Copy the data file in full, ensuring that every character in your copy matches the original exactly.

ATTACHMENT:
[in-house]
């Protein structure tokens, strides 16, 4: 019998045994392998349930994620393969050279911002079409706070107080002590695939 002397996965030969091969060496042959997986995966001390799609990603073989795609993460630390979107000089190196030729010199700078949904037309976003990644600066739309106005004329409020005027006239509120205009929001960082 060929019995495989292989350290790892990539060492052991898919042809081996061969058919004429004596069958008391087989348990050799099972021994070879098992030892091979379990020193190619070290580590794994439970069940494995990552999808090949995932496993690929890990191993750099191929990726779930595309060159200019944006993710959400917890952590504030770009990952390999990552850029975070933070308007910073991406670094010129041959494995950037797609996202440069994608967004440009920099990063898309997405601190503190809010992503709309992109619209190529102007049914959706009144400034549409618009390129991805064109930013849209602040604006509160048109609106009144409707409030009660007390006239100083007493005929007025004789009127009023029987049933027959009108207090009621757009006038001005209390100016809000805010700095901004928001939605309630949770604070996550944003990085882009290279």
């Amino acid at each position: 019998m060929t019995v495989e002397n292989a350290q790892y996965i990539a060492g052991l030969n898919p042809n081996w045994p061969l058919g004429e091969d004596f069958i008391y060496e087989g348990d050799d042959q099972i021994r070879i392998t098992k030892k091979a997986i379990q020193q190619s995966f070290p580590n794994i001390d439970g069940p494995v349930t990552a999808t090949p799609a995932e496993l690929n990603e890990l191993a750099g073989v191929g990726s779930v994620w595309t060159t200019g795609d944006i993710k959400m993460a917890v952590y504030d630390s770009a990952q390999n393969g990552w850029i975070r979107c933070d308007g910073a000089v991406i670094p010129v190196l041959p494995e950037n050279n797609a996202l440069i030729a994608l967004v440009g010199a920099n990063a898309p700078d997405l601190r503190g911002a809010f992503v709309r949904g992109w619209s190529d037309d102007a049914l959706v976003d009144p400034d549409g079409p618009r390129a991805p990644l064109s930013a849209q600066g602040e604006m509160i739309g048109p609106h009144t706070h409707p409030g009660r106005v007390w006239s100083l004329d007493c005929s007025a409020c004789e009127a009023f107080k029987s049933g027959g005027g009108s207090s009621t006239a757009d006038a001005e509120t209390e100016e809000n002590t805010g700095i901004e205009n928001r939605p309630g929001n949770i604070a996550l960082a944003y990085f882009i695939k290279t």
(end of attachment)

[in-house]
């Protein structure tokens, strides 16, 4: 019998045994392998349930994620393969050279911002079409706070107080002590695939 002397996965030969091969060496042959997986995966001390799609990603073989795609993460630390979107000089190196030729010199700078949904037309976003990644600066739309106005004329409020005027006239509120205009929001960082 060929019995495989292989350290790892990539060492052991898919042809081996061969058919004429004596069958008391087989348990050799099972021994070879098992030892091979379990020193190619070290580590794994439970069940494995990552999808090949995932496993690929890990191993750099191929990726779930595309060159200019944006993710959400917890952590504030770009990952390999990552850029975070933070308007910073991406670094010129041959494995950037797609996202440069994608967004440009920099990063898309997405601190503190809010992503709309992109619209190529102007049914959706009144400034549409618009390129991805064109930013849209602040604006509160048109609106009144409707409030009660007390006239100083007493005929007025004789009127009023029987049933027959009108207090009621757009006038001005209390100016809000805010700095901004928001939605309630949770604070996550944003990085882009290279």
């Amino acid at each position: 019998m060929t019995v495989e002397n292989a350290q790892y996965i990539a060492g052991l030969n898919p042809n081996w045994p061969l058919g004429e091969d004596f069958i008391y060496e087989g348990d050799d042959q099972i021994r070879i392998t098992k030892k091979a997986i379990q020193q190619s995966f070290p580590n794994i001390d439970g069940p494995v349930t990552a999808t090949p799609a995932e496993l690929n990603e890990l191993a750099g073989v191929g990726s779930v994620w595309t060159t200019g795609d944006i993710k959400m993460a917890v952590y504030d630390s770009a990952q390999n393969g990552w850029i975070r979107c933070d308007g910073a000089v991406i670094p010129v190196l041959p494995e950037n050279n797609a996202l440069i030729a994608l967004v440009g010199a920099n990063a898309p700078d997405l601190r503190g911002a809010f992503v709309r949904g992109w619209s190529d037309d102007a049914l959706v976003d009144p400034d549409g079409p618009r390129a991805p990644l064109s930013a849209q600066g602040e604006m509160i739309g048109p609106h009144t706070h409707p409030g009660r106005v007390w006239s100083l004329d007493c005929s007025a409020c004789e009127a009023f107080k029987s049933g027959g005027g009108s207090s009621t006239a757009d006038a001005e509120t209390e100016e809000n002590t805010g700095i901004e205009n928001r939605p309630g929001n949770i604070a996550l960082a944003y990085f882009i695939k290279t």